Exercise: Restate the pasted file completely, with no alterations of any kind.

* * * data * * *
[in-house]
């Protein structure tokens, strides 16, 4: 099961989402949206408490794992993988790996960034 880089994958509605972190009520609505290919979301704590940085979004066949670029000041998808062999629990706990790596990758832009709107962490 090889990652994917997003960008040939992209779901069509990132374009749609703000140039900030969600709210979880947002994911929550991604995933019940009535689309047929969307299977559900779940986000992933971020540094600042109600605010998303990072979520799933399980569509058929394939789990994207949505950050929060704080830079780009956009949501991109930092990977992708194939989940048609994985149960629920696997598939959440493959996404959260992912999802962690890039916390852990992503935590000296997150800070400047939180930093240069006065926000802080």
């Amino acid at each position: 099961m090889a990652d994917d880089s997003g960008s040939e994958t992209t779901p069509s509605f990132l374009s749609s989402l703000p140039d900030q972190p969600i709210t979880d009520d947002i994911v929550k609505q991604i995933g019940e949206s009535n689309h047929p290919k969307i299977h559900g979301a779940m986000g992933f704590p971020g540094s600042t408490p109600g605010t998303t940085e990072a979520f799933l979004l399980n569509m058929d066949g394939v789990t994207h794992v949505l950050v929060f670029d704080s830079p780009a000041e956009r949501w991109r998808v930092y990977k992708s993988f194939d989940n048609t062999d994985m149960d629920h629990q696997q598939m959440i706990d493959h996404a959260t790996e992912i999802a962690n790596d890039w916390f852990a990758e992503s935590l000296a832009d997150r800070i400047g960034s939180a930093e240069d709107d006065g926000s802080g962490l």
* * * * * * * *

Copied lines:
[in-house]
């Protein structure tokens, strides 16, 4: 099961989402949206408490794992993988790996960034 880089994958509605972190009520609505290919979301704590940085979004066949670029000041998808062999629990706990790596990758832009709107962490 090889990652994917997003960008040939992209779901069509990132374009749609703000140039900030969600709210979880947002994911929550991604995933019940009535689309047929969307299977559900779940986000992933971020540094600042109600605010998303990072979520799933399980569509058929394939789990994207949505950050929060704080830079780009956009949501991109930092990977992708194939989940048609994985149960629920696997598939959440493959996404959260992912999802962690890039916390852990992503935590000296997150800070400047939180930093240069006065926000802080």
């Amino acid at each position: 099961m090889a990652d994917d880089s997003g960008s040939e994958t992209t779901p069509s509605f990132l374009s749609s989402l703000p140039d900030q972190p969600i709210t979880d009520d947002i994911v929550k609505q991604i995933g019940e949206s009535n689309h047929p290919k969307i299977h559900g979301a779940m986000g992933f704590p971020g540094s600042t408490p109600g605010t998303t940085e990072a979520f799933l979004l399980n569509m058929d066949g394939v789990t994207h794992v949505l950050v929060f670029d704080s830079p780009a000041e956009r949501w991109r998808v930092y990977k992708s993988f194939d989940n048609t062999d994985m149960d629920h629990q696997q598939m959440i706990d493959h996404a959260t790996e992912i999802a962690n790596d890039w916390f852990a990758e992503s935590l000296a832009d997150r800070i400047g960034s939180a930093e240069d709107d006065g926000s802080g962490l």